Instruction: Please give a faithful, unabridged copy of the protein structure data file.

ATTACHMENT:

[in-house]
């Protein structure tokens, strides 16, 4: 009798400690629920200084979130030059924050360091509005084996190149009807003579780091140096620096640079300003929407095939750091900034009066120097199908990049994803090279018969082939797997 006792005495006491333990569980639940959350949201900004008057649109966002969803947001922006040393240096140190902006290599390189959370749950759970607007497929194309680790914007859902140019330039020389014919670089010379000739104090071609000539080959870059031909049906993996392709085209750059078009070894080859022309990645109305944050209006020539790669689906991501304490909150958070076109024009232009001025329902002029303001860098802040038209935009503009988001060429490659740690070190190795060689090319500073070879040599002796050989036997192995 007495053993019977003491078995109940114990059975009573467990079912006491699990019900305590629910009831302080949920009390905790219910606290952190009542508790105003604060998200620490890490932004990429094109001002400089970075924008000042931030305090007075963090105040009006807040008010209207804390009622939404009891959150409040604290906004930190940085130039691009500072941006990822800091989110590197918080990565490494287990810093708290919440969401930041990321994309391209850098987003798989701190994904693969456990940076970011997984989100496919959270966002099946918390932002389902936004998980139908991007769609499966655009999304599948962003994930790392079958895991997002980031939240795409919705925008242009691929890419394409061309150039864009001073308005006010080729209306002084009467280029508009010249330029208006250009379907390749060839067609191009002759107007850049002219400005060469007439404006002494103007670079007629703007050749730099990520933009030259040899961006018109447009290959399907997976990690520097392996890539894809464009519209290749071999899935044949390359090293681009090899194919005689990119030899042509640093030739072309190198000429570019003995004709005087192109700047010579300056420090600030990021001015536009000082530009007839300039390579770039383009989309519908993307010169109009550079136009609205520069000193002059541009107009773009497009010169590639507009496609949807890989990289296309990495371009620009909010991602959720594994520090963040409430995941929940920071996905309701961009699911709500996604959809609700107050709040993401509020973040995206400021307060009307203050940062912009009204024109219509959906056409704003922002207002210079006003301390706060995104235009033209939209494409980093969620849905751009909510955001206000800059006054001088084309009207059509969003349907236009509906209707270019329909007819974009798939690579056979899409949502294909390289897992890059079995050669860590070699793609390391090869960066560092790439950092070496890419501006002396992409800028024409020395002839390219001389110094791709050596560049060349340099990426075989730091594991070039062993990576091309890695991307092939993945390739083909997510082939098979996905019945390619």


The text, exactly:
[in-house]
């Protein structure tokens, strides 16, 4: 009798400690629920200084979130030059924050360091509005084996190149009807003579780091140096620096640079300003929407095939750091900034009066120097199908990049994803090279018969082939797997 006792005495006491333990569980639940959350949201900004008057649109966002969803947001922006040393240096140190902006290599390189959370749950759970607007497929194309680790914007859902140019330039020389014919670089010379000739104090071609000539080959870059031909049906993996392709085209750059078009070894080859022309990645109305944050209006020539790669689906991501304490909150958070076109024009232009001025329902002029303001860098802040038209935009503009988001060429490659740690070190190795060689090319500073070879040599002796050989036997192995 007495053993019977003491078995109940114990059975009573467990079912006491699990019900305590629910009831302080949920009390905790219910606290952190009542508790105003604060998200620490890490932004990429094109001002400089970075924008000042931030305090007075963090105040009006807040008010209207804390009622939404009891959150409040604290906004930190940085130039691009500072941006990822800091989110590197918080990565490494287990810093708290919440969401930041990321994309391209850098987003798989701190994904693969456990940076970011997984989100496919959270966002099946918390932002389902936004998980139908991007769609499966655009999304599948962003994930790392079958895991997002980031939240795409919705925008242009691929890419394409061309150039864009001073308005006010080729209306002084009467280029508009010249330029208006250009379907390749060839067609191009002759107007850049002219400005060469007439404006002494103007670079007629703007050749730099990520933009030259040899961006018109447009290959399907997976990690520097392996890539894809464009519209290749071999899935044949390359090293681009090899194919005689990119030899042509640093030739072309190198000429570019003995004709005087192109700047010579300056420090600030990021001015536009000082530009007839300039390579770039383009989309519908993307010169109009550079136009609205520069000193002059541009107009773009497009010169590639507009496609949807890989990289296309990495371009620009909010991602959720594994520090963040409430995941929940920071996905309701961009699911709500996604959809609700107050709040993401509020973040995206400021307060009307203050940062912009009204024109219509959906056409704003922002207002210079006003301390706060995104235009033209939209494409980093969620849905751009909510955001206000800059006054001088084309009207059509969003349907236009509906209707270019329909007819974009798939690579056979899409949502294909390289897992890059079995050669860590070699793609390391090869960066560092790439950092070496890419501006002396992409800028024409020395002839390219001389110094791709050596560049060349340099990426075989730091594991070039062993990576091309890695991307092939993945390739083909997510082939098979996905019945390619």